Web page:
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3.8 out of 5 stars
3.8 out of 5 stars
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on 13 April 2015
Bought this a long time ago, still haven't finished it, which is almost unheard of.

Its okay, but not amazing. I like the idea, but it hasn't really held my attention, and i'm not burning with curiosity to find out what happens at the end. There are lots of interesting things you could draw out of a future society where the young are so vastly outnumbered by the old, but this one just takes a pot-shot at one of the most obvious.

A good beach read, I guess.
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on 21 June 2012
A book I thoroughly enjoyed reading, great interaction between the cast of characters and moved along speedily. Not the most complex of plots but often this type of book gets bogged down if the plot becomes too intricate. Definitely an author I'll keep an eye on and will be getting the sequel when it comes out.
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on 3 November 2016
Really entertaining read ,Characters you like and want to succeed,well worth reading can't think of anything else to write ,try it
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on 13 June 2011
I've been reading and liking Gary Marshall's journalism for years. And here along comes his first novel, so I've read that too. And it's good.

The world is full of books which say "I laughed till I cried" on the cover but which turn out to be utterly unfunny when you read them. This is not one of those books. It is proper funny, and actually made me laugh.

It also contains murders and plots and mystery. The characters seem real, their dialogue is natural and believable. The prose goes straight from the page to your head without your having to think about reading, the way good writing does. And the book does a nice job of taking you a little way into a plausible future: not slamming loads of over-the-top high-tech nonsense into your face every paragraph but just gently reminding you from time to time that it's not quite the here-and-now.

I loved it.
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on 8 March 2012
I love comedy and crime combined in books and films. When it works well, there can be nothing better. I don't think The Coffin Dodgers has the inventiveness of Christopher Brookmyre or Colin Bateman, nor does it have the pace and punchiness of films like Hot Fuzz and Shaun of the Dead. But this is a decent enough novel and in the areas where Marshall seems to be lacking, he makes up for in humour.

This is the second laugh out loud novel that I have been fortunate enough to read this year (the first being Tony Royden's superb dark comedy thriller The Dealer) and for this reason alone I would be happy to recommend The Coffin Dodgers - it is an enjoyable read.
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on 31 March 2012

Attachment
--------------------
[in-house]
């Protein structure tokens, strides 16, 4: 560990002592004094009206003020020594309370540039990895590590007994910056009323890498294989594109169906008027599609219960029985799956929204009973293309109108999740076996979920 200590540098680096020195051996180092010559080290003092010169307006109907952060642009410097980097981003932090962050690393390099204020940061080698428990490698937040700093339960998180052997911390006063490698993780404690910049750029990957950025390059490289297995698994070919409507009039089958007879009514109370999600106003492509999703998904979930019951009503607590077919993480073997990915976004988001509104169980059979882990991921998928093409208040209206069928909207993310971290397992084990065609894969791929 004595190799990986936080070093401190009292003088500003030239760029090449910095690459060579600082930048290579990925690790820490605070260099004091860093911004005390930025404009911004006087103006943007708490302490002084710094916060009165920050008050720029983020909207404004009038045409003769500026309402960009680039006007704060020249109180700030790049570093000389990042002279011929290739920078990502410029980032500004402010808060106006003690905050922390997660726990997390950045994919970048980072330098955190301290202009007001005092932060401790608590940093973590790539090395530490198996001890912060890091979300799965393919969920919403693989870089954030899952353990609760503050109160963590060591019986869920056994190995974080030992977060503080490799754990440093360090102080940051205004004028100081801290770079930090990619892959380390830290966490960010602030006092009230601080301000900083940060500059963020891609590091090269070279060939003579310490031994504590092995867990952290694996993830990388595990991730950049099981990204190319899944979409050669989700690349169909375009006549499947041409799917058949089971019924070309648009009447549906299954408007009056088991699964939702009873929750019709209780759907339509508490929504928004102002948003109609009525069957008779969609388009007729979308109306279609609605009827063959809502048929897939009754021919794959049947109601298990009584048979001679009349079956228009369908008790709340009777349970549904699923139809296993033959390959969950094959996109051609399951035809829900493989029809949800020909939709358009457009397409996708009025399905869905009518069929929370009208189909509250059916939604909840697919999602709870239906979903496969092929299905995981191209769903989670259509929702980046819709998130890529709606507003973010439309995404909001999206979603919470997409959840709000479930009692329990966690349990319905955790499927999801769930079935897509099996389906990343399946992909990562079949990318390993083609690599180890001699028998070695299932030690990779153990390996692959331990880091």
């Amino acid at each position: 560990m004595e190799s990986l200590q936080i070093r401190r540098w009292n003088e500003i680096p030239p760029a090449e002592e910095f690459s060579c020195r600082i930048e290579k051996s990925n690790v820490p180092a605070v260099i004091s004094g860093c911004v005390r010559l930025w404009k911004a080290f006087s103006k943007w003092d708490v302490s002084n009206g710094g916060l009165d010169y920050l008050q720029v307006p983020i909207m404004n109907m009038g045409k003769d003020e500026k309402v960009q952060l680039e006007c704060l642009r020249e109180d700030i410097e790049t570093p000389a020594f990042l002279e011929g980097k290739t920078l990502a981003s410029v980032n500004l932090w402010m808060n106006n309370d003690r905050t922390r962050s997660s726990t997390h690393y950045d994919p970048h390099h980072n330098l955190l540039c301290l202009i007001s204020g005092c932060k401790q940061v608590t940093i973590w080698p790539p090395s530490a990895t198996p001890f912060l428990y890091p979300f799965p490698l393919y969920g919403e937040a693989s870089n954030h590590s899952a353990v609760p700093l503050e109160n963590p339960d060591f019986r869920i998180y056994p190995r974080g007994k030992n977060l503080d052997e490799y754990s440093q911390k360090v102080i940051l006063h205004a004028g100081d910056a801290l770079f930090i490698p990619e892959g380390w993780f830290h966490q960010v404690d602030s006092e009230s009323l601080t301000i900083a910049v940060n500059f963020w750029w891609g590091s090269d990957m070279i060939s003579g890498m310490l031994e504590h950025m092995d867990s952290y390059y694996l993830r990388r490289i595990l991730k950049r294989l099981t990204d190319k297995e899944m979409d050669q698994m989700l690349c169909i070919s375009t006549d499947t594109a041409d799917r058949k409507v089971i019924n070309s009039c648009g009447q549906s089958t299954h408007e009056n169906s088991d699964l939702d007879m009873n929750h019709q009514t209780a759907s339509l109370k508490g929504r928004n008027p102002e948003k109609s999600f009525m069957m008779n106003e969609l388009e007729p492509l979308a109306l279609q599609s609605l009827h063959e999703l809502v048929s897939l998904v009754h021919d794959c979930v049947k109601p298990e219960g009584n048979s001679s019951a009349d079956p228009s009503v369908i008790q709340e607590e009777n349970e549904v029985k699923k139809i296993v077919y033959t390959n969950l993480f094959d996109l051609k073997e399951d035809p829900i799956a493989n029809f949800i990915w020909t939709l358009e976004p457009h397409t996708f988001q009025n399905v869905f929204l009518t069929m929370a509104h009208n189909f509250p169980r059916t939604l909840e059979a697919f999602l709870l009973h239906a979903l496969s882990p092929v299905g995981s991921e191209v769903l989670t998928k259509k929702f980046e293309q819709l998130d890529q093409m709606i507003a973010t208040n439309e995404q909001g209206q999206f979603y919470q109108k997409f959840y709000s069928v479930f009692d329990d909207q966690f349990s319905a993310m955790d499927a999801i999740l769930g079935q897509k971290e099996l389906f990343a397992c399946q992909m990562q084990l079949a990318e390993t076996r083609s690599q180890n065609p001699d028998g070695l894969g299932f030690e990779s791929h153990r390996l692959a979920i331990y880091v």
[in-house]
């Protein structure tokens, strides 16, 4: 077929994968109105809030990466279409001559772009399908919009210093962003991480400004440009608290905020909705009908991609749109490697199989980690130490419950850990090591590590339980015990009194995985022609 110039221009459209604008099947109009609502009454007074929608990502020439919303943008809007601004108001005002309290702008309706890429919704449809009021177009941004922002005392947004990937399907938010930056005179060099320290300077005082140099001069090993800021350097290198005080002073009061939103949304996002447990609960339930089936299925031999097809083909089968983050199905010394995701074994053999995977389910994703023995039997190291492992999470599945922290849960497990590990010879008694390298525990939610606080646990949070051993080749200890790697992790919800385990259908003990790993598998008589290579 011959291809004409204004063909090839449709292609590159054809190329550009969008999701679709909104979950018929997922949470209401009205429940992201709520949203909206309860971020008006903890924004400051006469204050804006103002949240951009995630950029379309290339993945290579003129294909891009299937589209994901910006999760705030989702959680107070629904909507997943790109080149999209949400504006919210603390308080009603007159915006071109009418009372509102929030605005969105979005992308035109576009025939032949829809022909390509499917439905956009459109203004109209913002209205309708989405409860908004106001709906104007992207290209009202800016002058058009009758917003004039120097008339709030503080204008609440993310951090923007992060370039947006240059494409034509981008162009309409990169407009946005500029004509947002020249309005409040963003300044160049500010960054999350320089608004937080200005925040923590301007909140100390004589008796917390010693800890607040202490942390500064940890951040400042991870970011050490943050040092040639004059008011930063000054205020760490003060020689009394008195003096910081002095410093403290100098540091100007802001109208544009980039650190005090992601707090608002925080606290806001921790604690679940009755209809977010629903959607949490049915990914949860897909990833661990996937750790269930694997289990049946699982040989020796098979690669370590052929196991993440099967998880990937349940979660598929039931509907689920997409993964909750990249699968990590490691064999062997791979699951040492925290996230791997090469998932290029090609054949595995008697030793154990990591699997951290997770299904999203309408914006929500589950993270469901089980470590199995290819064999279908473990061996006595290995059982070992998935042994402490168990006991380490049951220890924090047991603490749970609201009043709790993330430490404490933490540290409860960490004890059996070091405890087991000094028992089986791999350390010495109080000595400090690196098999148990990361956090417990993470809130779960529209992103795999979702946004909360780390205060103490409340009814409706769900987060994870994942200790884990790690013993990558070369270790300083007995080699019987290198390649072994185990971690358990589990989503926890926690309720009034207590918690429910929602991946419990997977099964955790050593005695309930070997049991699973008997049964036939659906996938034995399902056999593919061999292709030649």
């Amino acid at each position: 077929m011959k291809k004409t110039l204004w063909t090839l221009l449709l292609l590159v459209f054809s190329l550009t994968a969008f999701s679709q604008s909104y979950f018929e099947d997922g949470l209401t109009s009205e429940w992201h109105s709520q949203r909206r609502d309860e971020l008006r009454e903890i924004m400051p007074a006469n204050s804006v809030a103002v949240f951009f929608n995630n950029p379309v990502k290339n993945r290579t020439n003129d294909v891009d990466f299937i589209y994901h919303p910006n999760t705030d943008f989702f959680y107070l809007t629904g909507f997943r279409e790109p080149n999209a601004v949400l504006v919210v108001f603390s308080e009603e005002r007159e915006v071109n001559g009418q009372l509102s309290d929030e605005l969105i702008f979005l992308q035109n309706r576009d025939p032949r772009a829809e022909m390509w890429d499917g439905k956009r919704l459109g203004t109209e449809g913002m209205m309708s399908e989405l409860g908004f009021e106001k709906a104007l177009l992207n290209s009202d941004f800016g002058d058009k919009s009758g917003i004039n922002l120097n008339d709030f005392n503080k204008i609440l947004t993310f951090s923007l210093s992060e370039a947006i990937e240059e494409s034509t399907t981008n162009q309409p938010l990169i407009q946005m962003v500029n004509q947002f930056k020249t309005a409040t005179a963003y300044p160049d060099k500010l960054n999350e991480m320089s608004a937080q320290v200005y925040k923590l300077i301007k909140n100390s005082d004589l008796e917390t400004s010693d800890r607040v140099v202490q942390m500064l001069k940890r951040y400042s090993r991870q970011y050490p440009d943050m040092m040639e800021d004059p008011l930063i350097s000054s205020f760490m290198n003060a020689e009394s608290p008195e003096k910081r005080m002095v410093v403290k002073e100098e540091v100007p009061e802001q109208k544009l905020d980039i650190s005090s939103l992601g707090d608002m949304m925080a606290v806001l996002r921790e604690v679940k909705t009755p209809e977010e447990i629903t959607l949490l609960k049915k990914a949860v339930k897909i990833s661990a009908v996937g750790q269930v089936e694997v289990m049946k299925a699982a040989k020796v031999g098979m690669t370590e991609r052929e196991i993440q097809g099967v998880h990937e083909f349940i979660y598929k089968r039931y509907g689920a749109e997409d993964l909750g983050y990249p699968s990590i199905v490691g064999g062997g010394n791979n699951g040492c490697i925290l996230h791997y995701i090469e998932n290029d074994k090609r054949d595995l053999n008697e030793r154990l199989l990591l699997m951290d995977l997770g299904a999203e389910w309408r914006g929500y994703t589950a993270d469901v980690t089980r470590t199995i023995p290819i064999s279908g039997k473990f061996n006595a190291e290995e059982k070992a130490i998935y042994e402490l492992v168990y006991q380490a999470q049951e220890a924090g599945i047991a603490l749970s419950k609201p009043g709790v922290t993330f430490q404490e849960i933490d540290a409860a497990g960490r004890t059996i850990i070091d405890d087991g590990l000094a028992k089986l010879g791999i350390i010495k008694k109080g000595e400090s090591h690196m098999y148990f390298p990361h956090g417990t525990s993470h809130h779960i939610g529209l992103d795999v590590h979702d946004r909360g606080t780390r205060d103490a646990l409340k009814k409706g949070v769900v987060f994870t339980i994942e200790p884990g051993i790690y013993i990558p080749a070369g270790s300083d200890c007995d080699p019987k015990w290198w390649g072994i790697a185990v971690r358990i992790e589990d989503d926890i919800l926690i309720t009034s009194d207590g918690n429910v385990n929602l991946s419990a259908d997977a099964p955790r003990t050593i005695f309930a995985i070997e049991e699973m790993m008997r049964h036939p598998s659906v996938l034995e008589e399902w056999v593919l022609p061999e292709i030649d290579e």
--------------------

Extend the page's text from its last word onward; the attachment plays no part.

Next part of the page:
Light-hearted look at a view of the future gone to seed through medical advances. Marshall writes in a witty and engaging way, building his characters so well that you feel you know them.

The story is delightfully unrealistic but so fast-paced you don't stop to think. It's a cross between a crime-thriller and a comedy - think Christopher Brookmeyer but with an even zanier premise.

Here's waiting for his next one
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on 18 June 2011
There has been a catastrophic collapse in the birth rate and an ageing population is taking it badly.

Sound familiar? If so, don't jump to conclusions. Gary Marshall's entertaining dystopian thriller is no Children of Men. His senior citizens are not just old. They're old and rich. The few children still being born are doomed to waste their youth pandering to the whims of a generation of geriatric baby boomers - not as care assistants but as barmen, croupiers and aromatherapists. Eighty is the new thirty.

This is Simon Pegg territory - Shaun of the Dead meets Hot Fuzz. The three twenty-something protagonists, Matt, Amy and Dave, work in a vast casino complex and spend their free time bitching and dreaming up juvenile practical jokes to play on their elders. A bowling green has Old Farts written across it in weed-killer; flagpoles marking the holes at a golf course are coated in anti-climb paint.

Then young people start dying is freak accidents - and always two at a time.

Marshall has chosen a difficult narrative mode for his story - first person, present tense and lots of wisecracks. With a less capable writer this would be a disaster - beginners sometimes try it because it looks accessible, but too often it exposes their lack of control over language and plot. Marshall is completely in control. The writing is neat and slick and each element of the story clicks effortlessly into place. The jokes - not laugh out loud gags, but good for a steady grin - are rooted in daily life: supermarkets, car parks, beer and the familiar hassles of singleton existence. Even the most bizarre-sounding incidents turn out to be based on reality. Dave takes a date to a restaurant where diners eat in the dark, served by blind waiters. Yes, there is one. Google "blind waiters".